Goblin Valley State Park, Green River
The name alone inspires intrigue. Here, an otherworldly expanse of hoodoo formations that resemble goblins are the primary draw. Wind and water erosion created the shapes that welcome you across a three-square-mile expanse of the state park. Take them in from above on a viewing platform, then stroll across the valley to see the hoodoos up close. There are five hiking trails, including trails that lead to Goblin’s Lair and Goblette’s Lair, both of which involve an exhilarating rock scramble to scrutinize interior rock formations. The park’s remote location roughly 3 hours from Provo also makes it a prime destination for stargazing.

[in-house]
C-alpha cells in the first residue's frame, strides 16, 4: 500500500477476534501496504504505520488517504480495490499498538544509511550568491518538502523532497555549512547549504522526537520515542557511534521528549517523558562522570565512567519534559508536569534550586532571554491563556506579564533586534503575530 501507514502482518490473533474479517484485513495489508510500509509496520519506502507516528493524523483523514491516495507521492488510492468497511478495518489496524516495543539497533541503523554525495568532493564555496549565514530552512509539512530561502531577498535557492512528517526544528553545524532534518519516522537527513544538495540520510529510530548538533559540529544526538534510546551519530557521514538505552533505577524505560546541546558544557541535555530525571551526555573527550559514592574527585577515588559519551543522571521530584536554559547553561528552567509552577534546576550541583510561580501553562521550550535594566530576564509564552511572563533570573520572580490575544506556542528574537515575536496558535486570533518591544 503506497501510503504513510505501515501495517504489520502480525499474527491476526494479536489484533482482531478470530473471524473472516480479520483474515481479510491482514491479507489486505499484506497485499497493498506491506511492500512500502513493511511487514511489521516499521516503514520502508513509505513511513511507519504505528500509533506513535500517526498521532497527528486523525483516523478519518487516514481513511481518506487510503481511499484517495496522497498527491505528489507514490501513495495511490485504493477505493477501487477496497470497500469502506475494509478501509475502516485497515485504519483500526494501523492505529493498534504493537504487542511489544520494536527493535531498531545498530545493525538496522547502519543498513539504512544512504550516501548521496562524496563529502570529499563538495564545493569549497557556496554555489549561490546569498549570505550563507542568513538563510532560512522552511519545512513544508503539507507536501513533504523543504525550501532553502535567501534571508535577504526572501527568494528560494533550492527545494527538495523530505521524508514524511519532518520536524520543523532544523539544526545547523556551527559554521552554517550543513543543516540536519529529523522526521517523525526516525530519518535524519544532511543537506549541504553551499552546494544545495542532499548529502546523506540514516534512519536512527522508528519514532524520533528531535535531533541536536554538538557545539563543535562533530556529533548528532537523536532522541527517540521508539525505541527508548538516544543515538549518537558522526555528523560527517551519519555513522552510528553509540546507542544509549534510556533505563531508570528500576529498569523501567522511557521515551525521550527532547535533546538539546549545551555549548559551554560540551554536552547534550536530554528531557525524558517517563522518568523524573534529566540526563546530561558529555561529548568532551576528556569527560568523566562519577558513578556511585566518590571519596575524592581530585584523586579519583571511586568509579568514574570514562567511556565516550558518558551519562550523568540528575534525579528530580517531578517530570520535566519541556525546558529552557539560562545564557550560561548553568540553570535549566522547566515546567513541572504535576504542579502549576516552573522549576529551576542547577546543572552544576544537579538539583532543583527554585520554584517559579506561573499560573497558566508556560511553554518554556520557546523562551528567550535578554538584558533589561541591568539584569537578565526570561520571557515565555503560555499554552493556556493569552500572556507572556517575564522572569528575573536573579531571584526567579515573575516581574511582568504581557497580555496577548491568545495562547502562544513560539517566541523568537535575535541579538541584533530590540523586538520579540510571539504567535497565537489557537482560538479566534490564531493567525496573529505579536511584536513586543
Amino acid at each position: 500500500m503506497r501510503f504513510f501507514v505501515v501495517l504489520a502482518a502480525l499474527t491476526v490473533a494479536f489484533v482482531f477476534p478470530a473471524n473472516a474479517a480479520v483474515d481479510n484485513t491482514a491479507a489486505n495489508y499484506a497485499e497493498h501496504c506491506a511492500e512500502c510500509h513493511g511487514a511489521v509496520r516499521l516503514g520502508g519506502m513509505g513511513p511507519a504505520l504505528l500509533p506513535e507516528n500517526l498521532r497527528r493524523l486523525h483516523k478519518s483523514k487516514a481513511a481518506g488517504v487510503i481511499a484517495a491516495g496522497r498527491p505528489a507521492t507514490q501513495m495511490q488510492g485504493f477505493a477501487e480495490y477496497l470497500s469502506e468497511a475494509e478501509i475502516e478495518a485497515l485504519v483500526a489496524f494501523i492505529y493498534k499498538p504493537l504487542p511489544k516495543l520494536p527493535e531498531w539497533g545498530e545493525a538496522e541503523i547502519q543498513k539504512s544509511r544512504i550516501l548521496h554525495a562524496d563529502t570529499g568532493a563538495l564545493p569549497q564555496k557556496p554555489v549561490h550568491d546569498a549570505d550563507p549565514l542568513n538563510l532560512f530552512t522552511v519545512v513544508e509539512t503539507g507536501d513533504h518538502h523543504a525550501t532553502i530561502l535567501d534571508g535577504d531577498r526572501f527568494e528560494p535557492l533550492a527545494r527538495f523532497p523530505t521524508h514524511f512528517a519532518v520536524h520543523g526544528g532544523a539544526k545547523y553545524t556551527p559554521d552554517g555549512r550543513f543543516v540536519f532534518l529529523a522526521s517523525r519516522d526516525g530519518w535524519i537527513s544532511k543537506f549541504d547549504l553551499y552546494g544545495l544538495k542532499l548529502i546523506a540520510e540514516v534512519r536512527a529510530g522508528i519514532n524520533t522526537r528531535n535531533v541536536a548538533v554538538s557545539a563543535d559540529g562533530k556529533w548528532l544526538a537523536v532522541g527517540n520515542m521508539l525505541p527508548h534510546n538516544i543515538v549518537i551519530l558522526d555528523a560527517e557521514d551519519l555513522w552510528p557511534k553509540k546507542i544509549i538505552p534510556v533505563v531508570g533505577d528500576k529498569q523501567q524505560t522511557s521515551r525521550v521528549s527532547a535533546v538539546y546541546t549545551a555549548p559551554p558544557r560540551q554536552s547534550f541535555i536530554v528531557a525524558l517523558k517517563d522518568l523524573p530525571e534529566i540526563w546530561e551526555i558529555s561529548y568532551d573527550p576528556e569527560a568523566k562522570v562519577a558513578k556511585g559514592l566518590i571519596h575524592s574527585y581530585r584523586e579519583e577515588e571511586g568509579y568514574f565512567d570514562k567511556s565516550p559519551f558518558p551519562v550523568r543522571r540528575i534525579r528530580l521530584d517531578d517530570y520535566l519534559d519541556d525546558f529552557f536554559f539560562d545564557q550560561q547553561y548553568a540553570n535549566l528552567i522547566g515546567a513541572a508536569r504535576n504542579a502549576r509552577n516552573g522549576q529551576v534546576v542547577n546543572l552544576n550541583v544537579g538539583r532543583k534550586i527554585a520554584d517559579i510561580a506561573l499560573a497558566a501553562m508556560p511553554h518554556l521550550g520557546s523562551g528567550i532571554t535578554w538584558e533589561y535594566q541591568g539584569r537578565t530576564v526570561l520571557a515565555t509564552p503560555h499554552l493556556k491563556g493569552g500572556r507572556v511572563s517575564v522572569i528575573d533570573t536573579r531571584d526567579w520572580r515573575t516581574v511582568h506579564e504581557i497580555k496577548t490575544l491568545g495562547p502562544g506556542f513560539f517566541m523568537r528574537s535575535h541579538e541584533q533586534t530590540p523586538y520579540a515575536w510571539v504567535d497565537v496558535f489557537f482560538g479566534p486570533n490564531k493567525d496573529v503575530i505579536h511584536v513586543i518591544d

Escalante Petrified Forest State Park, Escalante
Skip the crowds and see petrified wood, lava flows, shell fossils, and petrified dinosaur bones at this lesser-known gem. Several easy hiking trails, including the Petrified Forest Trail, allow you to examine beautiful petrified wood and take in the views across the Wide Hollow Reservoir. You can also fish, camp, and rent kayaks, canoes, and paddleboards to get out on the crystal-clear reservoir waters at this 1,350-acre state park. At the visitor center, enjoy educational exhibits on the park’s history, wildlife, and geology.
Coral Pink Sand Dunes State Park, Kanab
It’s easy to be awed by the ever-shifting landscape of red sand at Coral Pink Sand Dunes State Park, which was created by wind erosion of red Navajo sandstone over thousands of years. If you get your kicks from a dune buggy, a sand board, or a sand sled, this park is for you. Bring your ATV or rent one from an outfitter outside the park, like ATV Rentals Utah, to zip across the rose-colored dunes. Within the park, you can rent sand boards and sleds for the day to play.